Mets Spring Training quick hits

Mets Spring Training quick hits

2007 record
88-74, second in National League East

Projected batting order
1. SS Jose Reyes:
  .280 BA, .354 OBP, .421 SLG, 12 HRs, 57 RBIs in 2007
2. 2B Luis Castillo:
  .301 BA, .362 OBP, .359 SLG, 1 HR, 38 RBIs, with Mets, in 2007
3. 3B David Wright:
  .325 BA, .416 OBP, .546 SLG, 30 HRs, 107 RBIs in 2007
4. CF Carlos Beltran:
  .276 BA, .353 OBP, .525 SLG, 33 HRs, 112 RBIs in 2007
5. 1B Carlos Delgado:
  .258 BA, .333 OBP, .448 SLG, 24 HRs, 87 RBIs in 2007
6. LF Moises Alou:
  .341 BA, .392 OBP, .524 SLG, 13 HRs, 49 RBIs in 2007
7. RF Ryan Church:
  .272 BA, .349 OBP, .464 SLG, 15 HRs, 70 RBIs in 2007
8. C Brian Schneider:
  .235 BA, .326 OBP, .336 SLG, 6 HRs, 54 RBIs in 2007

Projected rotation
1. Johan Santana, 15-13, 3.22 ERA in 2007
2. Pedro Martinez, 3-1, 2.57 ERA in 2007
3. John Maine, 15-10, 3.91 ERA in 2007
4. Oliver Perez, 15-10, 3.56 ERA in 2007
5. Orlando Hernandez, 9-5, 3.72 ERA in 2007

Projected bullpen
Closer: Billy Wagner, 34/39, 2.63 ERA in 2007
RH setup man: Aaron Heilman, 7-7, 3.03 ERA in 2007
LH setup man: Pedro Feliciano, 2-2, 3.09 ERA in 2007

The new guys
Santana: Given what's at stake following the collapse of the 2007 Mets and the '09 opening of Citi Field, the acquisition of Santana may come to stand as the most significant acquisition the club has made since its '83 trade for Keith Hernandez. If Santana isn't the game's premier starting pitcher, then he's second only to the Red Sox's Josh Beckett. His impact can make the Mets a sounder team that is greater than the sum of its parts. And he sure can pitch.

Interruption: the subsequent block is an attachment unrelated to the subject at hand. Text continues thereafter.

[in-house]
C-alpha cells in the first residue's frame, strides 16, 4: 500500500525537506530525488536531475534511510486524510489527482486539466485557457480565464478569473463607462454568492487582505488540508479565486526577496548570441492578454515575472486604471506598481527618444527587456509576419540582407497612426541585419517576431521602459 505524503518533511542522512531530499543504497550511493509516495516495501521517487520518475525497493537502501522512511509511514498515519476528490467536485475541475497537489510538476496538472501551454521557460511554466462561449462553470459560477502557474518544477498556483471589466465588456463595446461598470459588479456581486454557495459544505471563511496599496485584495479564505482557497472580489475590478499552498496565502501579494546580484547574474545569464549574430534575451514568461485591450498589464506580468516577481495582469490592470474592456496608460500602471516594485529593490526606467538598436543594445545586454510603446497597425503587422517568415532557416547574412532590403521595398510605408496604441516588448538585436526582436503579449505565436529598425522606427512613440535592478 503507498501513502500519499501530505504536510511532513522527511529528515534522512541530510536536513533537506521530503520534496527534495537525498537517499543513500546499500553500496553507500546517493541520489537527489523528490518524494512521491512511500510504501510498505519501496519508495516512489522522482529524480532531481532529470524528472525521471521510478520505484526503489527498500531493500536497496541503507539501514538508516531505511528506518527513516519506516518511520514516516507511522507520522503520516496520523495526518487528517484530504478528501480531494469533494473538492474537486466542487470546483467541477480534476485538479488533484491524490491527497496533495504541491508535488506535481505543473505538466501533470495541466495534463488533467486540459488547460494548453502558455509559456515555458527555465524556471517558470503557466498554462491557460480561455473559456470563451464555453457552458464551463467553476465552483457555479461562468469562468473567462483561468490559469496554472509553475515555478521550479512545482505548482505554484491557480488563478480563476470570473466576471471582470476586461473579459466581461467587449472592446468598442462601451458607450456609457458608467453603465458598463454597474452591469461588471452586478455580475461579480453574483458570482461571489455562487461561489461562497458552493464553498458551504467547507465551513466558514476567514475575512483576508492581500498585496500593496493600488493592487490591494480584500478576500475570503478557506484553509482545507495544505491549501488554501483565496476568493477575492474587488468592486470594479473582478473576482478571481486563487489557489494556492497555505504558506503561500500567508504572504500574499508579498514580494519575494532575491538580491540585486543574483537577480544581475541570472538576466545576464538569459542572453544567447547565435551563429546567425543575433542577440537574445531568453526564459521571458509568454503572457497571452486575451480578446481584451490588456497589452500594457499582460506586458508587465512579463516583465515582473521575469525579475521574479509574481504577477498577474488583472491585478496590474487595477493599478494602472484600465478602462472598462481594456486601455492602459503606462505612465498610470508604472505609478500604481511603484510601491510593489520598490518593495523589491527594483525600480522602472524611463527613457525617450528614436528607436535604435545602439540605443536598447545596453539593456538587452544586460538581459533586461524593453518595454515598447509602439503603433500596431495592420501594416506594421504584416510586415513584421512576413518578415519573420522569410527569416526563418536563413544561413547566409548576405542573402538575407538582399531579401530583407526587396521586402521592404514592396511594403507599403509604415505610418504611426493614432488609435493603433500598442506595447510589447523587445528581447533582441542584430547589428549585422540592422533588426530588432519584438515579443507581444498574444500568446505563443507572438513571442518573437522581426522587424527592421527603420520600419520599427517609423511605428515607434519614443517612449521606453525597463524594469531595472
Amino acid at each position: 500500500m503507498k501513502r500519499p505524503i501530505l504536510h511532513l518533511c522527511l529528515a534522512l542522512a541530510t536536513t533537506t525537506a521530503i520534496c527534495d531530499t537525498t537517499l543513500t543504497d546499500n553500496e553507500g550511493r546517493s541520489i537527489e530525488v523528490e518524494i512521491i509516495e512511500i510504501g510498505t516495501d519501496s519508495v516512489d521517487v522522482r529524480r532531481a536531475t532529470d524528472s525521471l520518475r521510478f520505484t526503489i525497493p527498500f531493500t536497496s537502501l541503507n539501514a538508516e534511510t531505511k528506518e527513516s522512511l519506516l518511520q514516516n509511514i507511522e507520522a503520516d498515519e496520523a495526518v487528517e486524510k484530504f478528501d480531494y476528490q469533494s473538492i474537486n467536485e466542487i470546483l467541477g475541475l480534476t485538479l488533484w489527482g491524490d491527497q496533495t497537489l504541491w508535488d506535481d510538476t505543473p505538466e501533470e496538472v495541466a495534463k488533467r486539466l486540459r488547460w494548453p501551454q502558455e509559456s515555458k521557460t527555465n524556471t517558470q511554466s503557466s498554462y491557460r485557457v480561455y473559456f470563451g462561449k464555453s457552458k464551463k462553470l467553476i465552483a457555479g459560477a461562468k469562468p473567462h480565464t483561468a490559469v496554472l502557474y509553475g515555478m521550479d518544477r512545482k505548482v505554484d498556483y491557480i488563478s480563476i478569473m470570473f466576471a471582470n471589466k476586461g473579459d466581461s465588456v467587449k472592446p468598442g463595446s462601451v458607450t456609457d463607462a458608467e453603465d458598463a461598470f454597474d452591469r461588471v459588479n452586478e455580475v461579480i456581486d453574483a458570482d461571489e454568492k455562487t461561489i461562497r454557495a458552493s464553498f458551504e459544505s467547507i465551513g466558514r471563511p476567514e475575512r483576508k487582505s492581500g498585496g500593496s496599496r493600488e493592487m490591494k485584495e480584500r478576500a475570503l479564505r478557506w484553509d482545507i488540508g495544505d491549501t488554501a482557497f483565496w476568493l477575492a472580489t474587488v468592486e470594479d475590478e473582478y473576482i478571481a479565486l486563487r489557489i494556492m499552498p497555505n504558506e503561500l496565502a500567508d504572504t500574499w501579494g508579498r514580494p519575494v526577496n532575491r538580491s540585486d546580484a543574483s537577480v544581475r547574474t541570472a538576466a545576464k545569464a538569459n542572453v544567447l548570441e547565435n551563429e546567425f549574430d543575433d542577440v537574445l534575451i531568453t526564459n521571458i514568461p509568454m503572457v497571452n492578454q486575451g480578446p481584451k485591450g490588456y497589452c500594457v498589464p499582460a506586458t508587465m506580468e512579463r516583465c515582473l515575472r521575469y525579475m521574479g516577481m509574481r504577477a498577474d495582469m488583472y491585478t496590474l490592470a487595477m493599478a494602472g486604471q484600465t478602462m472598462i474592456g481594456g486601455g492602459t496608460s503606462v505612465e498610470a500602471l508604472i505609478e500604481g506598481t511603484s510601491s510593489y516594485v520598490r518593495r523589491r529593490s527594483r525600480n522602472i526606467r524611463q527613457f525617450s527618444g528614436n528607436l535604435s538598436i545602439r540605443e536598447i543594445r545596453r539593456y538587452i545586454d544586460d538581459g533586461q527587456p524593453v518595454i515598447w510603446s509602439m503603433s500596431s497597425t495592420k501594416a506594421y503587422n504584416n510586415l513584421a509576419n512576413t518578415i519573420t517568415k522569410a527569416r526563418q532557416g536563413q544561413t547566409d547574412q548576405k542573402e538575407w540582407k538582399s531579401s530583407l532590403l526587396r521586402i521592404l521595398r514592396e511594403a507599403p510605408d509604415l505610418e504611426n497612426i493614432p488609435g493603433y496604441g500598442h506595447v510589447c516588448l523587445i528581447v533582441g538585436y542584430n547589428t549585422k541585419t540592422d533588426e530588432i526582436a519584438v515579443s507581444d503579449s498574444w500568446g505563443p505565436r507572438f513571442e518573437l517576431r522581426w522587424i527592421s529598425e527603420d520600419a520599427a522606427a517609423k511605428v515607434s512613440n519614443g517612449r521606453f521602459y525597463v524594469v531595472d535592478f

Schneider: A left-handed-hitting catcher is a rarity these days. Schneider isn't an offensive force, but his receiving, throwing and handling of pitchers is what manager Willie Randolph and general manager Omar Minaya coveted. And that he bats left-handed provides Randolph with the ingredients for a catching platoon, and it allows the Mets to get more from right-handed-hitting backstop Ramon Castro.

Church: Likewise, Church's left-handed bat balances the Mets' batting order. Every opponent has more right-handed than left-handed starting pitching, so Church will play almost regularly. His presence may come as more of a right fielder against left-handed pitching. The 43 doubles and 70 RBIs Church produced with the Nationals last season would have ranked first and fourth, respectively, with the Mets -- and the 2007 Nationals were an offensively challenged team. Moreover, Church is a capable outfielder, comfortable in right, center and left.

Matt Wise: Wise worked more than an inning on seven occasions and made 56 appearances last season. Then again, he pitched merely 53 2/3 innings, so limitations do exists with this right-handed veteran of seven seasons. He tends to be more effective against left-handed hitters.

Who should bat fifth, sixth and seventh for the Mets?
Alou, Delgado, Church
Delgado, Alou, Church
Alou, Church, Delgado